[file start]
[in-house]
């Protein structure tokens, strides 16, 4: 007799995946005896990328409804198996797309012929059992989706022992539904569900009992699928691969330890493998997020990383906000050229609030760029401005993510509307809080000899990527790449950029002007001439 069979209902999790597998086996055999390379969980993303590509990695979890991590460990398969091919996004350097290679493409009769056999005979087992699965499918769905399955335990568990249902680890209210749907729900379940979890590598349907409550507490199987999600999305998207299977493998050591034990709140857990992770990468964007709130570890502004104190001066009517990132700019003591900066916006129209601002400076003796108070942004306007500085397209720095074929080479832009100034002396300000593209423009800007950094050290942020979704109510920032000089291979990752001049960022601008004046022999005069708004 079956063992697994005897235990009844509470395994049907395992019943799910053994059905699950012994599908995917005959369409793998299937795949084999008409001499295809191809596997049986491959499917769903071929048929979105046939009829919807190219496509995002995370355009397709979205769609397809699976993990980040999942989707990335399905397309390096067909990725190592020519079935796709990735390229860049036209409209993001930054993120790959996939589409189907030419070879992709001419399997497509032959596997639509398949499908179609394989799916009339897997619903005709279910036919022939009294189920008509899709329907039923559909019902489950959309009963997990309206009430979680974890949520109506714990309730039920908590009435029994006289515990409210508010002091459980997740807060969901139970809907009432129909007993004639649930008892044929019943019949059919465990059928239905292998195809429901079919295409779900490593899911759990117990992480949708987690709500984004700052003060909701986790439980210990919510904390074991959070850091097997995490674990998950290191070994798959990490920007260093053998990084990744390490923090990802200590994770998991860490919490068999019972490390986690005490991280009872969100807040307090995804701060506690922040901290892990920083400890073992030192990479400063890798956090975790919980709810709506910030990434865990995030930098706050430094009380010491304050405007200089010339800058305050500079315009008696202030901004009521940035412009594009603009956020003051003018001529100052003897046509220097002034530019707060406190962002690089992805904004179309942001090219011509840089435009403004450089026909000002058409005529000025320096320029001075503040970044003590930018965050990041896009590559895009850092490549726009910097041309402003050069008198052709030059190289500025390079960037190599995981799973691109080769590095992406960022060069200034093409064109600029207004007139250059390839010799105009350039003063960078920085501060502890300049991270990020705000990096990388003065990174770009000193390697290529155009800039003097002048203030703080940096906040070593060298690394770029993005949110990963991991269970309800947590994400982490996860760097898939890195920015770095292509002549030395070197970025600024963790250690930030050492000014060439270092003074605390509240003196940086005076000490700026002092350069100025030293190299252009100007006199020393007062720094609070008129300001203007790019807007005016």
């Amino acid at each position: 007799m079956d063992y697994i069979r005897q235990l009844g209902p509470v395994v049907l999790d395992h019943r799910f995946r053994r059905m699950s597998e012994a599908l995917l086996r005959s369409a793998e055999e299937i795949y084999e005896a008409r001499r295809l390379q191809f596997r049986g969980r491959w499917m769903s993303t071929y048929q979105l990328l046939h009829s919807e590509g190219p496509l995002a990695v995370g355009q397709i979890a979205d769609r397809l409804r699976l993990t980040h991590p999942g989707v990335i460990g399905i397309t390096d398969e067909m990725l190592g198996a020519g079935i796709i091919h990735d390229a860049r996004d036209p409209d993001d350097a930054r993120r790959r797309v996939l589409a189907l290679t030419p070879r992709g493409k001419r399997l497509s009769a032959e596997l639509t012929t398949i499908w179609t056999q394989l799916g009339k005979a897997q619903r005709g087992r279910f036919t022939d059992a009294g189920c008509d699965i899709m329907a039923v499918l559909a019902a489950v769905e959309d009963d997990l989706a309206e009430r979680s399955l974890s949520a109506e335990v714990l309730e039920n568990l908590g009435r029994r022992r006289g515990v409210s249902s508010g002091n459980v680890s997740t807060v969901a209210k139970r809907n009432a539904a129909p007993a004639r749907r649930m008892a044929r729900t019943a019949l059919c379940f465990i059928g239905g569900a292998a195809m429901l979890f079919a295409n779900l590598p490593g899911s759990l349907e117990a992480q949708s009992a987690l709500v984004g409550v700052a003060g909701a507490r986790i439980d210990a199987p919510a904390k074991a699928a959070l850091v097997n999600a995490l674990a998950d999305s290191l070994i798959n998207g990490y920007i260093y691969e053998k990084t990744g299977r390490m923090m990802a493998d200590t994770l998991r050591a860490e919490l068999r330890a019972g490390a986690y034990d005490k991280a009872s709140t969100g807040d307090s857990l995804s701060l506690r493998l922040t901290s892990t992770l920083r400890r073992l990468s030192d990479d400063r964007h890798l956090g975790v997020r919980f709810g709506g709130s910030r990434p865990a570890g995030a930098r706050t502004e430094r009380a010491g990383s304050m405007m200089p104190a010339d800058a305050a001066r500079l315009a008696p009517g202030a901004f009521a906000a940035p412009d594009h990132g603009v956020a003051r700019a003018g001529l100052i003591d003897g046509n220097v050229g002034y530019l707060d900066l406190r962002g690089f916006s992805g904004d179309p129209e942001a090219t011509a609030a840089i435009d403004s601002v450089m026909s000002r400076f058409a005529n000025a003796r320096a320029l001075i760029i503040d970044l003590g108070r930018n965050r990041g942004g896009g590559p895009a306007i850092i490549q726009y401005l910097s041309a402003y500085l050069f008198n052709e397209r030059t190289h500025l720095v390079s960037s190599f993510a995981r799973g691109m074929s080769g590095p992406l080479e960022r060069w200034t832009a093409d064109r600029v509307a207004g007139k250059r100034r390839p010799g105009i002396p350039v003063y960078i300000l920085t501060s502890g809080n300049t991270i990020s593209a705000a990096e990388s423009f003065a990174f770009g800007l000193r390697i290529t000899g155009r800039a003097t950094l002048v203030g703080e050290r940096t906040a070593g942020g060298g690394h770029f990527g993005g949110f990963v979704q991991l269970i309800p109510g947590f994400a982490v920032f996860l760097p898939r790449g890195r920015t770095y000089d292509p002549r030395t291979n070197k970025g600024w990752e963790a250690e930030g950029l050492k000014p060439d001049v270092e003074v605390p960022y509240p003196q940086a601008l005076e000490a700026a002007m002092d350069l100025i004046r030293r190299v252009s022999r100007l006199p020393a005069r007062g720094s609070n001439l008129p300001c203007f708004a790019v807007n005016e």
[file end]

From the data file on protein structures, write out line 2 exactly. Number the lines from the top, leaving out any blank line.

């Protein structure tokens, strides 16, 4: 007799995946005896990328409804198996797309012929059992989706022992539904569900009992699928691969330890493998997020990383906000050229609030760029401005993510509307809080000899990527790449950029002007001439 069979209902999790597998086996055999390379969980993303590509990695979890991590460990398969091919996004350097290679493409009769056999005979087992699965499918769905399955335990568990249902680890209210749907729900379940979890590598349907409550507490199987999600999305998207299977493998050591034990709140857990992770990468964007709130570890502004104190001066009517990132700019003591900066916006129209601002400076003796108070942004306007500085397209720095074929080479832009100034002396300000593209423009800007950094050290942020979704109510920032000089291979990752001049960022601008004046022999005069708004 079956063992697994005897235990009844509470395994049907395992019943799910053994059905699950012994599908995917005959369409793998299937795949084999008409001499295809191809596997049986491959499917769903071929048929979105046939009829919807190219496509995002995370355009397709979205769609397809699976993990980040999942989707990335399905397309390096067909990725190592020519079935796709990735390229860049036209409209993001930054993120790959996939589409189907030419070879992709001419399997497509032959596997639509398949499908179609394989799916009339897997619903005709279910036919022939009294189920008509899709329907039923559909019902489950959309009963997990309206009430979680974890949520109506714990309730039920908590009435029994006289515990409210508010002091459980997740807060969901139970809907009432129909007993004639649930008892044929019943019949059919465990059928239905292998195809429901079919295409779900490593899911759990117990992480949708987690709500984004700052003060909701986790439980210990919510904390074991959070850091097997995490674990998950290191070994798959990490920007260093053998990084990744390490923090990802200590994770998991860490919490068999019972490390986690005490991280009872969100807040307090995804701060506690922040901290892990920083400890073992030192990479400063890798956090975790919980709810709506910030990434865990995030930098706050430094009380010491304050405007200089010339800058305050500079315009008696202030901004009521940035412009594009603009956020003051003018001529100052003897046509220097002034530019707060406190962002690089992805904004179309942001090219011509840089435009403004450089026909000002058409005529000025320096320029001075503040970044003590930018965050990041896009590559895009850092490549726009910097041309402003050069008198052709030059190289500025390079960037190599995981799973691109080769590095992406960022060069200034093409064109600029207004007139250059390839010799105009350039003063960078920085501060502890300049991270990020705000990096990388003065990174770009000193390697290529155009800039003097002048203030703080940096906040070593060298690394770029993005949110990963991991269970309800947590994400982490996860760097898939890195920015770095292509002549030395070197970025600024963790250690930030050492000014060439270092003074605390509240003196940086005076000490700026002092350069100025030293190299252009100007006199020393007062720094609070008129300001203007790019807007005016």